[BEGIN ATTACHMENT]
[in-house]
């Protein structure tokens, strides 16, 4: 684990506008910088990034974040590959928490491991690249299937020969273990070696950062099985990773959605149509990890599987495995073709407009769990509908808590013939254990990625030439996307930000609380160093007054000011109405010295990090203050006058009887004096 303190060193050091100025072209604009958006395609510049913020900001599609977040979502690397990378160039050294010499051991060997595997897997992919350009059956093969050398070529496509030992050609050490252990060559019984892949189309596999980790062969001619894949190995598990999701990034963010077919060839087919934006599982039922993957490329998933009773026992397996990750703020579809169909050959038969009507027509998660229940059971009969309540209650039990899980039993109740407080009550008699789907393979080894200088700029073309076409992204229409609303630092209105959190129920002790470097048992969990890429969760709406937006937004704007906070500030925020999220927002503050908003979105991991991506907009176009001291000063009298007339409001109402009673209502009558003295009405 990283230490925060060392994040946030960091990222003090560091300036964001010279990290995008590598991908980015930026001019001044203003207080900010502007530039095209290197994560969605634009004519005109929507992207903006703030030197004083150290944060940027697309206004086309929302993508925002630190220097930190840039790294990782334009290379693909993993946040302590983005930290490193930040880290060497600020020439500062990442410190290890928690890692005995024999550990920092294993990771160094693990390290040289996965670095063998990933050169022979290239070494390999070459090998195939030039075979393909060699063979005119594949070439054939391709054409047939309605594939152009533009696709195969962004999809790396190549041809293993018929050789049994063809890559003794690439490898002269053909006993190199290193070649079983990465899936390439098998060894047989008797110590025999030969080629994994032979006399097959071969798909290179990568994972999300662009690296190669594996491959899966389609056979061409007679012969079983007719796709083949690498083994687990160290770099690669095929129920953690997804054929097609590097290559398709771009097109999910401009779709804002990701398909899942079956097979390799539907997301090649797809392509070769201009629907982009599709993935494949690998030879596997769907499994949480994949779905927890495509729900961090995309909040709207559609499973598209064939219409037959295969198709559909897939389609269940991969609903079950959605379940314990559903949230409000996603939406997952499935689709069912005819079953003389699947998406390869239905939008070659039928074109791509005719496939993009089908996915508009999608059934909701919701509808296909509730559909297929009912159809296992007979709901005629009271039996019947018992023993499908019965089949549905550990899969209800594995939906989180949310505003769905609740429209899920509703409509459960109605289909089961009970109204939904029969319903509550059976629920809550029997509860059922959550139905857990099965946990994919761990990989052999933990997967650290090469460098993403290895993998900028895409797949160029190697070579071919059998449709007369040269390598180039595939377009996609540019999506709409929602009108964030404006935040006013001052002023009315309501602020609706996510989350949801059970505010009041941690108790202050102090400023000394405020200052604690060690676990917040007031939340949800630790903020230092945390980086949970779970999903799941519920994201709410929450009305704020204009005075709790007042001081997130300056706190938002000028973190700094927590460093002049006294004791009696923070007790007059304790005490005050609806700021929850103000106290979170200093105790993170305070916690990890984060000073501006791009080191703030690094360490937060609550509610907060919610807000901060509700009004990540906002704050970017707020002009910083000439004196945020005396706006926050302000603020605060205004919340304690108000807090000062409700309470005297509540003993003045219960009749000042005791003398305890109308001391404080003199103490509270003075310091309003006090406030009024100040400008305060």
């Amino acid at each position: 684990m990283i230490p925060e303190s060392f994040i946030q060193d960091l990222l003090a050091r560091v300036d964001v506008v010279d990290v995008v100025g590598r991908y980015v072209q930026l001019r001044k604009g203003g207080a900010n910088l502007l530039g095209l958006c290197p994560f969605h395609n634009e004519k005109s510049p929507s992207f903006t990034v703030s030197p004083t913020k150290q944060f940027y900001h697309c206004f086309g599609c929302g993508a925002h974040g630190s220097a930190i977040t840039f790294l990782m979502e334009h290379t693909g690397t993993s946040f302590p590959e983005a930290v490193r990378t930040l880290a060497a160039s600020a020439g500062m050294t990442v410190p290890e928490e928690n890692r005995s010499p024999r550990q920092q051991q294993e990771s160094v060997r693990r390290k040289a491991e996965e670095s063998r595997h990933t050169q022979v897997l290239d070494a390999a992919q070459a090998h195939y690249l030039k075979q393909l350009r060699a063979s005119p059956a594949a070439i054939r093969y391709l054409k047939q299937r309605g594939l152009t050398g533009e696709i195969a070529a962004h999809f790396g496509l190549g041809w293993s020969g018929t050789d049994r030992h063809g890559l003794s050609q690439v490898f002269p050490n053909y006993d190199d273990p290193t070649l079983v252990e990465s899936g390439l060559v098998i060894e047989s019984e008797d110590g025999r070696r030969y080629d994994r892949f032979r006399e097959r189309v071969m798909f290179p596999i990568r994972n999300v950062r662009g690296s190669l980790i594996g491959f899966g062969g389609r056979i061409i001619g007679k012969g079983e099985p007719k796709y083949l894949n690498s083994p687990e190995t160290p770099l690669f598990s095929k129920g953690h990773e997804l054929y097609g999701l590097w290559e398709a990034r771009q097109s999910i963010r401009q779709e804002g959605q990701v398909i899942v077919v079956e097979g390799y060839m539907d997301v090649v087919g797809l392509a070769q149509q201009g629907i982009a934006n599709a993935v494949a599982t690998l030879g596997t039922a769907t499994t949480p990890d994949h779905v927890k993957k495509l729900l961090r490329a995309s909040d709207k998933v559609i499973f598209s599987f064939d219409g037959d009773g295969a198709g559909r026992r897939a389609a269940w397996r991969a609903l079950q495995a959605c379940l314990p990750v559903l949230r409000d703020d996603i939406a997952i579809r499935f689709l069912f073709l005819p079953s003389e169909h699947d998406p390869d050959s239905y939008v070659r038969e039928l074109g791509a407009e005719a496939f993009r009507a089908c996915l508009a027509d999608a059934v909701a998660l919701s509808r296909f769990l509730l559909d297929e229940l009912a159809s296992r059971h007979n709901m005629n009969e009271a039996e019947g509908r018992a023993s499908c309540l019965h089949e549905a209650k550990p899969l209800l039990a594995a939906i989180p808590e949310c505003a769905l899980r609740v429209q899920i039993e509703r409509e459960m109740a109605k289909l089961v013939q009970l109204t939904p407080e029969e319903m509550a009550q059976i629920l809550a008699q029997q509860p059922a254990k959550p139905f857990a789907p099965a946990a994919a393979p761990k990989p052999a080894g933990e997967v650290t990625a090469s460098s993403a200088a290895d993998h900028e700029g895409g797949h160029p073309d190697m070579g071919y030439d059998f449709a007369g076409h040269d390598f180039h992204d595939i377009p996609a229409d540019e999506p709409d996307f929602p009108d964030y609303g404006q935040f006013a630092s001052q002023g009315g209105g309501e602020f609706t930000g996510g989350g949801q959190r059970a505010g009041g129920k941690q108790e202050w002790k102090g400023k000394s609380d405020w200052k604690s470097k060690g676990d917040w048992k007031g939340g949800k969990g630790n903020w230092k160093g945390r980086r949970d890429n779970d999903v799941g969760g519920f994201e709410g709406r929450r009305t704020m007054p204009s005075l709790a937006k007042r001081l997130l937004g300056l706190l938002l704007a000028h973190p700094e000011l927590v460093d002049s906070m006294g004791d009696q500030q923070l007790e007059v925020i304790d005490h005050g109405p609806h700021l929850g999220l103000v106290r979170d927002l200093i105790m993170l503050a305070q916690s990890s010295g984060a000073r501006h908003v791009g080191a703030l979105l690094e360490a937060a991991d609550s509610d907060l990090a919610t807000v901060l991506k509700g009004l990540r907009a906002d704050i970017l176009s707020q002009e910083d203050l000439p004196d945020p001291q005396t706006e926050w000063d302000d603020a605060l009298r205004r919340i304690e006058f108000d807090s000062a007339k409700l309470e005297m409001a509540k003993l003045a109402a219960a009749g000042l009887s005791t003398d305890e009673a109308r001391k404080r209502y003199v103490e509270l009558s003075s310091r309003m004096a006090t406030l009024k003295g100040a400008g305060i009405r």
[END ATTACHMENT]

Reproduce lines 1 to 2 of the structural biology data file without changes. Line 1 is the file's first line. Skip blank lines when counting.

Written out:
[in-house]
């Protein structure tokens, strides 16, 4: 684990506008910088990034974040590959928490491991690249299937020969273990070696950062099985990773959605149509990890599987495995073709407009769990509908808590013939254990990625030439996307930000609380160093007054000011109405010295990090203050006058009887004096 303190060193050091100025072209604009958006395609510049913020900001599609977040979502690397990378160039050294010499051991060997595997897997992919350009059956093969050398070529496509030992050609050490252990060559019984892949189309596999980790062969001619894949190995598990999701990034963010077919060839087919934006599982039922993957490329998933009773026992397996990750703020579809169909050959038969009507027509998660229940059971009969309540209650039990899980039993109740407080009550008699789907393979080894200088700029073309076409992204229409609303630092209105959190129920002790470097048992969990890429969760709406937006937004704007906070500030925020999220927002503050908003979105991991991506907009176009001291000063009298007339409001109402009673209502009558003295009405 990283230490925060060392994040946030960091990222003090560091300036964001010279990290995008590598991908980015930026001019001044203003207080900010502007530039095209290197994560969605634009004519005109929507992207903006703030030197004083150290944060940027697309206004086309929302993508925002630190220097930190840039790294990782334009290379693909993993946040302590983005930290490193930040880290060497600020020439500062990442410190290890928690890692005995024999550990920092294993990771160094693990390290040289996965670095063998990933050169022979290239070494390999070459090998195939030039075979393909060699063979005119594949070439054939391709054409047939309605594939152009533009696709195969962004999809790396190549041809293993018929050789049994063809890559003794690439490898002269053909006993190199290193070649079983990465899936390439098998060894047989008797110590025999030969080629994994032979006399097959071969798909290179990568994972999300662009690296190669594996491959899966389609056979061409007679012969079983007719796709083949690498083994687990160290770099690669095929129920953690997804054929097609590097290559398709771009097109999910401009779709804002990701398909899942079956097979390799539907997301090649797809392509070769201009629907982009599709993935494949690998030879596997769907499994949480994949779905927890495509729900961090995309909040709207559609499973598209064939219409037959295969198709559909897939389609269940991969609903079950959605379940314990559903949230409000996603939406997952499935689709069912005819079953003389699947998406390869239905939008070659039928074109791509005719496939993009089908996915508009999608059934909701919701509808296909509730559909297929009912159809296992007979709901005629009271039996019947018992023993499908019965089949549905550990899969209800594995939906989180949310505003769905609740429209899920509703409509459960109605289909089961009970109204939904029969319903509550059976629920809550029997509860059922959550139905857990099965946990994919761990990989052999933990997967650290090469460098993403290895993998900028895409797949160029190697070579071919059998449709007369040269390598180039595939377009996609540019999506709409929602009108964030404006935040006013001052002023009315309501602020609706996510989350949801059970505010009041941690108790202050102090400023000394405020200052604690060690676990917040007031939340949800630790903020230092945390980086949970779970999903799941519920994201709410929450009305704020204009005075709790007042001081997130300056706190938002000028973190700094927590460093002049006294004791009696923070007790007059304790005490005050609806700021929850103000106290979170200093105790993170305070916690990890984060000073501006791009080191703030690094360490937060609550509610907060919610807000901060509700009004990540906002704050970017707020002009910083000439004196945020005396706006926050302000603020605060205004919340304690108000807090000062409700309470005297509540003993003045219960009749000042005791003398305890109308001391404080003199103490509270003075310091309003006090406030009024100040400008305060």